Allergic to tradition

Okay I’ve got to ask.

What is up with some Catholics who seem to have an allergy or a strong, knee-jerk reaction to anybody suggesting pious Catholic traditions or practices be observed?

Some examples:

Women veiling. People scream “pharisee!” at the very idea of women veiling in Church - oh the horror!

Liturgical customs: make the suggestion that you’d like to see the Confiteor/Kyrie used more often as the penitential Rite, or that the Roman Canon should be used more often, or that the Sanctus et Benedictus and Agnus Dei should be sung in Latin and watch head’s start spinning. “To do so would reverse all of Vatican II’s reforms!!”

Oh and don’t even bring up the possibility of the Priest saying the Anaphora while facing ad Orientem - such is anathema!

Or disciplinary traditions - how dare you even SUGGEST that Catholics should try to fast from midnight the night before Sunday morning Mass. If I can’t have my bacon and eggs exactly 30 min before I leave for Mass I’ll just die!

What’s up with this intense resistance to traditional customs? Is it because people are worried the reforms of Vatican II will be somehow nullified? Are they simply ignorant of the ancient origin and immemorial practice of such pious customs in the Church? Do they value modern Western cultural norms more than they value ancient Christian traditions, and so resist anything which doesn’t jive well with modern culture?

What’s going on?


:popcorn: I agree with you, btw. Just interested in what people’s reactions are going to be :slight_smile:


I’m not trying to get people mad, though I’m sure I will - like I said, the mere mentioning of traditional Catholic spiritual customs and disciplines seems to make some peoples blood pressure rise.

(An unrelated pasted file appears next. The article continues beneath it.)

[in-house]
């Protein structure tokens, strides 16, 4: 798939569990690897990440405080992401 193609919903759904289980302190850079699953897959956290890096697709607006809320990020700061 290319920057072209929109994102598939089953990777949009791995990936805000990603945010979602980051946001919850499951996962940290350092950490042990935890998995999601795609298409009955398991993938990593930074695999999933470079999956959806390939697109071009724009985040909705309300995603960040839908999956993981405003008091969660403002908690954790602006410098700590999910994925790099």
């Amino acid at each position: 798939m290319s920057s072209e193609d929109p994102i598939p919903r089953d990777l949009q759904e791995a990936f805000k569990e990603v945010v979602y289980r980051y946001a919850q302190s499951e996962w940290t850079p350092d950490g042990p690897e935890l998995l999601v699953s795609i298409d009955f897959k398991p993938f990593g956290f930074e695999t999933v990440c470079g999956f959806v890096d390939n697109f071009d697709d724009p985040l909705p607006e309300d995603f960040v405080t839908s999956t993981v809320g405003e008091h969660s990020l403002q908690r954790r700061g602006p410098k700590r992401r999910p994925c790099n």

I want to know, specifically from the people who oppose such customs, the reason why they oppose them so vehemently.

Are they afraid the Church will become “stuffy” and unwelcoming? Do they feel the need to make the Church “hip and relevant?” Do they just not care for those old customs?


Yeah. I don’t really get why at one church I went to they used to tell us not to kneel. Why the heck not?


This phenomenon is not unique to Catholicism. The largest branch of Judaism in North America is a rebuke of tradition - The Reform movement. This is a major oversimplification of course, but you get the idea. When people are raised in a strict traditional environment, with seemingly arbitrary rules, people will reject them when they have the freedom to do so. Then the next generation may pick them back up. And so on.


Kneeling is more of a local usage than a universal custom.

In the East it’s common to stand for the entire Liturgy.

Although I would agree, that in the context of a Roman Rite Liturgy, kneeling should normally be a gesture which is used.

I think you have to consider the source and why exactly they are objecting.

Re the “veiling” thing, I do it sometimes and I think it’s nice to do sometimes because I can feel connected to my grandma and great-grandma and tradition, etc.
But it’s important to me that it be my choice to do it, not somebody saying “you HAVE to or you are irreverent” (since the Church is not requiring it of me) and also that it is my meaning attached to it, which is